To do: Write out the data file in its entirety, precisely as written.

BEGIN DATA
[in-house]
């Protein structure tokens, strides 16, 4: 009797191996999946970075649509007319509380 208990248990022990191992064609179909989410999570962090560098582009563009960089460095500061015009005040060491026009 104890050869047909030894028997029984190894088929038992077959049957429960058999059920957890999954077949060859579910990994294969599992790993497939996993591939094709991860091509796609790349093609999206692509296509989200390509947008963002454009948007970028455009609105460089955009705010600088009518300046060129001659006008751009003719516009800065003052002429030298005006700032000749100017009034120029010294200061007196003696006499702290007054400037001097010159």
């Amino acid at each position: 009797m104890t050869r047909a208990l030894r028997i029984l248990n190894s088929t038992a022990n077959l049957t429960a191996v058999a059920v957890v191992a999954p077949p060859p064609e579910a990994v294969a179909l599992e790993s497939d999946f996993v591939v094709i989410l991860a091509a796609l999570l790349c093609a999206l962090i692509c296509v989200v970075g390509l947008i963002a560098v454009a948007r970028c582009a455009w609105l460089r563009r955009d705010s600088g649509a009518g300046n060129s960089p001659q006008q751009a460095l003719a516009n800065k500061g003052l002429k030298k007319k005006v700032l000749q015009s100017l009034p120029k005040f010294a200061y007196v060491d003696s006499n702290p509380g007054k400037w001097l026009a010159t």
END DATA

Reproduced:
[in-house]
């Protein structure tokens, strides 16, 4: 009797191996999946970075649509007319509380 208990248990022990191992064609179909989410999570962090560098582009563009960089460095500061015009005040060491026009 104890050869047909030894028997029984190894088929038992077959049957429960058999059920957890999954077949060859579910990994294969599992790993497939996993591939094709991860091509796609790349093609999206692509296509989200390509947008963002454009948007970028455009609105460089955009705010600088009518300046060129001659006008751009003719516009800065003052002429030298005006700032000749100017009034120029010294200061007196003696006499702290007054400037001097010159």
């Amino acid at each position: 009797m104890t050869r047909a208990l030894r028997i029984l248990n190894s088929t038992a022990n077959l049957t429960a191996v058999a059920v957890v191992a999954p077949p060859p064609e579910a990994v294969a179909l599992e790993s497939d999946f996993v591939v094709i989410l991860a091509a796609l999570l790349c093609a999206l962090i692509c296509v989200v970075g390509l947008i963002a560098v454009a948007r970028c582009a455009w609105l460089r563009r955009d705010s600088g649509a009518g300046n060129s960089p001659q006008q751009a460095l003719a516009n800065k500061g003052l002429k030298k007319k005006v700032l000749q015009s100017l009034p120029k005040f010294a200061y007196v060491d003696s006499n702290p509380g007054k400037w001097l026009a010159t």